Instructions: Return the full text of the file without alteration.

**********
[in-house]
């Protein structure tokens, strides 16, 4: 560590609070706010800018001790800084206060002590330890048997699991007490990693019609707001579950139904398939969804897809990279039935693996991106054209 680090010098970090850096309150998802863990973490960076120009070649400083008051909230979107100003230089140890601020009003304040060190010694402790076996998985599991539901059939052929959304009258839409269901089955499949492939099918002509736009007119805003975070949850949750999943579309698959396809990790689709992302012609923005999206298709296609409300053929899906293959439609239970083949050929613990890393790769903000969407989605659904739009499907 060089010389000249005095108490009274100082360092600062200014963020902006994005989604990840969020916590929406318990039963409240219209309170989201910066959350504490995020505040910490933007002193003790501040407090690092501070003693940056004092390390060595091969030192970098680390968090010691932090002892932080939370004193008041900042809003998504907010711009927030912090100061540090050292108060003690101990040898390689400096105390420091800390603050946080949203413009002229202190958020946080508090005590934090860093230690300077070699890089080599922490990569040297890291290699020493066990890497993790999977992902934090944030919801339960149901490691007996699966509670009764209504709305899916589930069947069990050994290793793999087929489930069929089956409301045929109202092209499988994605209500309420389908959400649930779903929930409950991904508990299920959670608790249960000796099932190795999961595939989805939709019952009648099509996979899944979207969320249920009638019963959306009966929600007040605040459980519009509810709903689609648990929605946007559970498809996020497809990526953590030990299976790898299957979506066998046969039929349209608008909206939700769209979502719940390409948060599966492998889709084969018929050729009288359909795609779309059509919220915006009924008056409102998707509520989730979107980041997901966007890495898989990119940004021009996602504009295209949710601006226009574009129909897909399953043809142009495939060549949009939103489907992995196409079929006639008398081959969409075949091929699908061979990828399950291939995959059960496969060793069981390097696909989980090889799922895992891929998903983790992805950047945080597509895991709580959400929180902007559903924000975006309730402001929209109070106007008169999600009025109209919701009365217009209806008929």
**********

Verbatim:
[in-house]
């Protein structure tokens, strides 16, 4: 560590609070706010800018001790800084206060002590330890048997699991007490990693019609707001579950139904398939969804897809990279039935693996991106054209 680090010098970090850096309150998802863990973490960076120009070649400083008051909230979107100003230089140890601020009003304040060190010694402790076996998985599991539901059939052929959304009258839409269901089955499949492939099918002509736009007119805003975070949850949750999943579309698959396809990790689709992302012609923005999206298709296609409300053929899906293959439609239970083949050929613990890393790769903000969407989605659904739009499907 060089010389000249005095108490009274100082360092600062200014963020902006994005989604990840969020916590929406318990039963409240219209309170989201910066959350504490995020505040910490933007002193003790501040407090690092501070003693940056004092390390060595091969030192970098680390968090010691932090002892932080939370004193008041900042809003998504907010711009927030912090100061540090050292108060003690101990040898390689400096105390420091800390603050946080949203413009002229202190958020946080508090005590934090860093230690300077070699890089080599922490990569040297890291290699020493066990890497993790999977992902934090944030919801339960149901490691007996699966509670009764209504709305899916589930069947069990050994290793793999087929489930069929089956409301045929109202092209499988994605209500309420389908959400649930779903929930409950991904508990299920959670608790249960000796099932190795999961595939989805939709019952009648099509996979899944979207969320249920009638019963959306009966929600007040605040459980519009509810709903689609648990929605946007559970498809996020497809990526953590030990299976790898299957979506066998046969039929349209608008909206939700769209979502719940390409948060599966492998889709084969018929050729009288359909795609779309059509919220915006009924008056409102998707509520989730979107980041997901966007890495898989990119940004021009996602504009295209949710601006226009574009129909897909399953043809142009495939060549949009939103489907992995196409079929006639008398081959969409075949091929699908061979990828399950291939995959059960496969060793069981390097696909989980090889799922895992891929998903983790992805950047945080597509895991709580959400929180902007559903924000975006309730402001929209109070106007008169999600009025109209919701009365217009209806008929």